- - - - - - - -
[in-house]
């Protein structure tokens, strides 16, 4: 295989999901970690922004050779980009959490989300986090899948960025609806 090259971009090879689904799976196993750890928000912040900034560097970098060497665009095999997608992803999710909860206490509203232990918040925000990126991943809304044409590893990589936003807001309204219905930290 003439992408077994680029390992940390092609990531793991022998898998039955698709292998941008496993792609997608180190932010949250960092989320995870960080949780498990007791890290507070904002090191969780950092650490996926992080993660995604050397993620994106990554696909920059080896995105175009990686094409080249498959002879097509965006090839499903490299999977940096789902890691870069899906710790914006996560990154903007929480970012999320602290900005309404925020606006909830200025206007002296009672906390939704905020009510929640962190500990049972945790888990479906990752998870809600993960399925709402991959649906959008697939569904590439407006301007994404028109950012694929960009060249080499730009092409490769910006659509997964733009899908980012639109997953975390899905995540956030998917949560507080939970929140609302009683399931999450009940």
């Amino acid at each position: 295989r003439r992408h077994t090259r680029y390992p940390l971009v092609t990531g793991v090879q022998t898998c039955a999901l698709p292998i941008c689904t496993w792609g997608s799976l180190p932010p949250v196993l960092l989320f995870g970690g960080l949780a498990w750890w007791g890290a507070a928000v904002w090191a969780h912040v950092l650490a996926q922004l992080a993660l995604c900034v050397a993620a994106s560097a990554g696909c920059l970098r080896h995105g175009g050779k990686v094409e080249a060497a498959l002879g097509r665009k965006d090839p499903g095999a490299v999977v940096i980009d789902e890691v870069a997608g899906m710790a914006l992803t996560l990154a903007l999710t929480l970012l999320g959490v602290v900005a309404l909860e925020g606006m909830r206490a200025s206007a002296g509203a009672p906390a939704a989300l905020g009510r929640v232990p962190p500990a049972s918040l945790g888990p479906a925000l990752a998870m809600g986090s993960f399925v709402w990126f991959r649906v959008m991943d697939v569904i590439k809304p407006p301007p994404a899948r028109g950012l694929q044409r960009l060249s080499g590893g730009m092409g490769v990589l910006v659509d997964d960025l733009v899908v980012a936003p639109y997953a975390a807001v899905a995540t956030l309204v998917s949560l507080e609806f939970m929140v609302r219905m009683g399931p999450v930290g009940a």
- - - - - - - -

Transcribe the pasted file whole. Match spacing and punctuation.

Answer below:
[in-house]
């Protein structure tokens, strides 16, 4: 295989999901970690922004050779980009959490989300986090899948960025609806 090259971009090879689904799976196993750890928000912040900034560097970098060497665009095999997608992803999710909860206490509203232990918040925000990126991943809304044409590893990589936003807001309204219905930290 003439992408077994680029390992940390092609990531793991022998898998039955698709292998941008496993792609997608180190932010949250960092989320995870960080949780498990007791890290507070904002090191969780950092650490996926992080993660995604050397993620994106990554696909920059080896995105175009990686094409080249498959002879097509965006090839499903490299999977940096789902890691870069899906710790914006996560990154903007929480970012999320602290900005309404925020606006909830200025206007002296009672906390939704905020009510929640962190500990049972945790888990479906990752998870809600993960399925709402991959649906959008697939569904590439407006301007994404028109950012694929960009060249080499730009092409490769910006659509997964733009899908980012639109997953975390899905995540956030998917949560507080939970929140609302009683399931999450009940």
């Amino acid at each position: 295989r003439r992408h077994t090259r680029y390992p940390l971009v092609t990531g793991v090879q022998t898998c039955a999901l698709p292998i941008c689904t496993w792609g997608s799976l180190p932010p949250v196993l960092l989320f995870g970690g960080l949780a498990w750890w007791g890290a507070a928000v904002w090191a969780h912040v950092l650490a996926q922004l992080a993660l995604c900034v050397a993620a994106s560097a990554g696909c920059l970098r080896h995105g175009g050779k990686v094409e080249a060497a498959l002879g097509r665009k965006d090839p499903g095999a490299v999977v940096i980009d789902e890691v870069a997608g899906m710790a914006l992803t996560l990154a903007l999710t929480l970012l999320g959490v602290v900005a309404l909860e925020g606006m909830r206490a200025s206007a002296g509203a009672p906390a939704a989300l905020g009510r929640v232990p962190p500990a049972s918040l945790g888990p479906a925000l990752a998870m809600g986090s993960f399925v709402w990126f991959r649906v959008m991943d697939v569904i590439k809304p407006p301007p994404a899948r028109g950012l694929q044409r960009l060249s080499g590893g730009m092409g490769v990589l910006v659509d997964d960025l733009v899908v980012a936003p639109y997953a975390a807001v899905a995540t956030l309204v998917s949560l507080e609806f939970m929140v609302r219905m009683g399931p999450v930290g009940a």